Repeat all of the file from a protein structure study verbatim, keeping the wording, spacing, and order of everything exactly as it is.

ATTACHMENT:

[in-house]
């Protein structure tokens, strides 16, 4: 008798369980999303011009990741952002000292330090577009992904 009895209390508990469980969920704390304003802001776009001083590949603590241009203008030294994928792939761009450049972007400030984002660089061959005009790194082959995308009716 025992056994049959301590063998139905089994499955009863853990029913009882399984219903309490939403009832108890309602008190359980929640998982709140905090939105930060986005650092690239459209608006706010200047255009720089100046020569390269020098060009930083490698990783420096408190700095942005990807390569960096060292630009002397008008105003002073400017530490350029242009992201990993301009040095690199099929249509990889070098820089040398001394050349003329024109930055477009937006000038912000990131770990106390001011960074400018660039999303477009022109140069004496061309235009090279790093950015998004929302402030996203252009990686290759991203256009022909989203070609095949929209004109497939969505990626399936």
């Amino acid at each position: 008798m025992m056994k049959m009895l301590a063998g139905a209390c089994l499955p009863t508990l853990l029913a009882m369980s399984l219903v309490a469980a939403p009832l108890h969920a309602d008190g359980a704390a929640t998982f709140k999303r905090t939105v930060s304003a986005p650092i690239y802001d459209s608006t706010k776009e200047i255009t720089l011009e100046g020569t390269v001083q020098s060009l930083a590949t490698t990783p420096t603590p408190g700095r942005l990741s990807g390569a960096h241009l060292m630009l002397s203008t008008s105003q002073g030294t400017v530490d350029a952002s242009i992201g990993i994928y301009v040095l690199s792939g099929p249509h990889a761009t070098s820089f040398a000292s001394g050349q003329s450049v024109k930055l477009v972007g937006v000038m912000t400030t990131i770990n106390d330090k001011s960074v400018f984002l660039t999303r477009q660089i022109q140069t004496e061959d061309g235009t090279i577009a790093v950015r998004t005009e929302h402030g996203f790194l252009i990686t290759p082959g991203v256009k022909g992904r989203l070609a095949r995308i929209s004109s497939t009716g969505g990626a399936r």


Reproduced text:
[in-house]
């Protein structure tokens, strides 16, 4: 008798369980999303011009990741952002000292330090577009992904 009895209390508990469980969920704390304003802001776009001083590949603590241009203008030294994928792939761009450049972007400030984002660089061959005009790194082959995308009716 025992056994049959301590063998139905089994499955009863853990029913009882399984219903309490939403009832108890309602008190359980929640998982709140905090939105930060986005650092690239459209608006706010200047255009720089100046020569390269020098060009930083490698990783420096408190700095942005990807390569960096060292630009002397008008105003002073400017530490350029242009992201990993301009040095690199099929249509990889070098820089040398001394050349003329024109930055477009937006000038912000990131770990106390001011960074400018660039999303477009022109140069004496061309235009090279790093950015998004929302402030996203252009990686290759991203256009022909989203070609095949929209004109497939969505990626399936």
């Amino acid at each position: 008798m025992m056994k049959m009895l301590a063998g139905a209390c089994l499955p009863t508990l853990l029913a009882m369980s399984l219903v309490a469980a939403p009832l108890h969920a309602d008190g359980a704390a929640t998982f709140k999303r905090t939105v930060s304003a986005p650092i690239y802001d459209s608006t706010k776009e200047i255009t720089l011009e100046g020569t390269v001083q020098s060009l930083a590949t490698t990783p420096t603590p408190g700095r942005l990741s990807g390569a960096h241009l060292m630009l002397s203008t008008s105003q002073g030294t400017v530490d350029a952002s242009i992201g990993i994928y301009v040095l690199s792939g099929p249509h990889a761009t070098s820089f040398a000292s001394g050349q003329s450049v024109k930055l477009v972007g937006v000038m912000t400030t990131i770990n106390d330090k001011s960074v400018f984002l660039t999303r477009q660089i022109q140069t004496e061959d061309g235009t090279i577009a790093v950015r998004t005009e929302h402030g996203f790194l252009i990686t290759p082959g991203v256009k022909g992904r989203l070609a095949r995308i929209s004109s497939t009716g969505g990626a399936r």